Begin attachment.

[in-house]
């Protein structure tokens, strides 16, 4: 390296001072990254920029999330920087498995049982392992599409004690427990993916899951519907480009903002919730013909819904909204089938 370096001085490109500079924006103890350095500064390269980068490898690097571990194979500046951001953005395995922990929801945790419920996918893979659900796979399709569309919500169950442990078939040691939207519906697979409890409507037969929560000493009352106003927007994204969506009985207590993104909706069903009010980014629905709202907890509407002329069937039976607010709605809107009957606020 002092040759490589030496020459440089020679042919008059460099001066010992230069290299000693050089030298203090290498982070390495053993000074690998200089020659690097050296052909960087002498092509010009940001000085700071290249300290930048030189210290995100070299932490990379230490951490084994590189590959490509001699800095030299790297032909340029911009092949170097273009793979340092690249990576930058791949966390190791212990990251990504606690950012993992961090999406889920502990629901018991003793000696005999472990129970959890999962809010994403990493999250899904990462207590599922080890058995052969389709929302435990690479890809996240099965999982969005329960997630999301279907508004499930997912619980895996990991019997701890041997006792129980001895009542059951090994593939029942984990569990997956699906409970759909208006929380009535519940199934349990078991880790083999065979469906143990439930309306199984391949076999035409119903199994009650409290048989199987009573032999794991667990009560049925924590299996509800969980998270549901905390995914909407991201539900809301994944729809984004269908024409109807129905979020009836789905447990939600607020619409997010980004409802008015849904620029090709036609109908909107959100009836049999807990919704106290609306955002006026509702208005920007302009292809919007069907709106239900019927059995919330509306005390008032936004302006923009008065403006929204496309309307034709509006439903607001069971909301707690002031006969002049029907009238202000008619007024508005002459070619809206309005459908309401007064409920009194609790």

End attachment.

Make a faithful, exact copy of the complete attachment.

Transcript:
[in-house]
């Protein structure tokens, strides 16, 4: 390296001072990254920029999330920087498995049982392992599409004690427990993916899951519907480009903002919730013909819904909204089938 370096001085490109500079924006103890350095500064390269980068490898690097571990194979500046951001953005395995922990929801945790419920996918893979659900796979399709569309919500169950442990078939040691939207519906697979409890409507037969929560000493009352106003927007994204969506009985207590993104909706069903009010980014629905709202907890509407002329069937039976607010709605809107009957606020 002092040759490589030496020459440089020679042919008059460099001066010992230069290299000693050089030298203090290498982070390495053993000074690998200089020659690097050296052909960087002498092509010009940001000085700071290249300290930048030189210290995100070299932490990379230490951490084994590189590959490509001699800095030299790297032909340029911009092949170097273009793979340092690249990576930058791949966390190791212990990251990504606690950012993992961090999406889920502990629901018991003793000696005999472990129970959890999962809010994403990493999250899904990462207590599922080890058995052969389709929302435990690479890809996240099965999982969005329960997630999301279907508004499930997912619980895996990991019997701890041997006792129980001895009542059951090994593939029942984990569990997956699906409970759909208006929380009535519940199934349990078991880790083999065979469906143990439930309306199984391949076999035409119903199994009650409290048989199987009573032999794991667990009560049925924590299996509800969980998270549901905390995914909407991201539900809301994944729809984004269908024409109807129905979020009836789905447990939600607020619409997010980004409802008015849904620029090709036609109908909107959100009836049999807990919704106290609306955002006026509702208005920007302009292809919007069907709106239900019927059995919330509306005390008032936004302006923009008065403006929204496309309307034709509006439903607001069971909301707690002031006969002049029907009238202000008619007024508005002459070619809206309005459908309401007064409920009194609790």